How to Get Started in Deep-Sky Astrophotography With a Telescope and Your Camera

Astrophotography is a very challenging genre, requiring specialized equipment, technical knowledge, top-notch technique, and a lot of patience, but it can be tremendously rewarding when it all comes together and you get a stunning image of something that is an unfathomably large distance from our home. If you are new to deep-sky astrophotography, this great video tutorial will show you the basics of getting started with a camera and a telescope. 

Coming to you from Astro Backyard, this helpful video tutorial will show you how to get started with deep-sky astrophotography using your camera and a telescope. One thing you will definitely want to invest in if you are serious about this is an equatorial mount. Because of the extremely low levels of light and longer focal lengths used in deep sky work (and thus, narrower apertures), you need very long exposures, but with the rotation of the earth, this is not possible without some sort of compensation. This is where an equatorial mount comes in; it counters the earth's rotation to keep the sky still relative to your camera, allowing you to take those longer exposures without blurring. Check out the video above for the full rundown.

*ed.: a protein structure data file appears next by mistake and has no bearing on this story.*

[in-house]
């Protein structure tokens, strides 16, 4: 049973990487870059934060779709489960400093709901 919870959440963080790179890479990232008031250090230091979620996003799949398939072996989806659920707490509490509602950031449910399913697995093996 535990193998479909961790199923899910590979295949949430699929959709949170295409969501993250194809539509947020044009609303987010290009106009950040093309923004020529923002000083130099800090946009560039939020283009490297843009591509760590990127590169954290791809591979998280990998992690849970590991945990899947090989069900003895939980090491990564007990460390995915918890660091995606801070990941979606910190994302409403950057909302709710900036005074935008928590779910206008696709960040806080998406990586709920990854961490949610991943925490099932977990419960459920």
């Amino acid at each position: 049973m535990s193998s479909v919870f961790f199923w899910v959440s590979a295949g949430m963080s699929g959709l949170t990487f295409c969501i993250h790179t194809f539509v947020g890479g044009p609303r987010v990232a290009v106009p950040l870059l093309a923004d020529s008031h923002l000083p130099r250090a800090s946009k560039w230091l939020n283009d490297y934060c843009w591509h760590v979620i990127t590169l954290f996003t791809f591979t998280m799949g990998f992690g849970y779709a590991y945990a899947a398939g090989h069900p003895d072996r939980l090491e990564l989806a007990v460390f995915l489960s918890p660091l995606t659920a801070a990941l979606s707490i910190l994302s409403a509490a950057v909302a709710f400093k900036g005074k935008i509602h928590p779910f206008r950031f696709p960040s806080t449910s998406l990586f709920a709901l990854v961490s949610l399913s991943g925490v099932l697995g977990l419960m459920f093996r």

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4 Comments

El Dooderino's picture

Thanks for this article! This is something I hope to dabble in someday!

Robert Huerbsch's picture

It’s not too hard aside from getting the tracking to be very precise ($$$ equatorial mount).

The telescope is just a big prime lens!

El Dooderino's picture

Well....then there's the cost of traveling out west to find more areas free of the horrible amounts of light pollution I have here :-(

Hopefully I'll be able to retire out that way someday.

Claudio Dionigi's picture

Fantastic video!!! As someone who has debated getting back into astrophotography I can't thank you enough for this video! Lots of great information. Regards!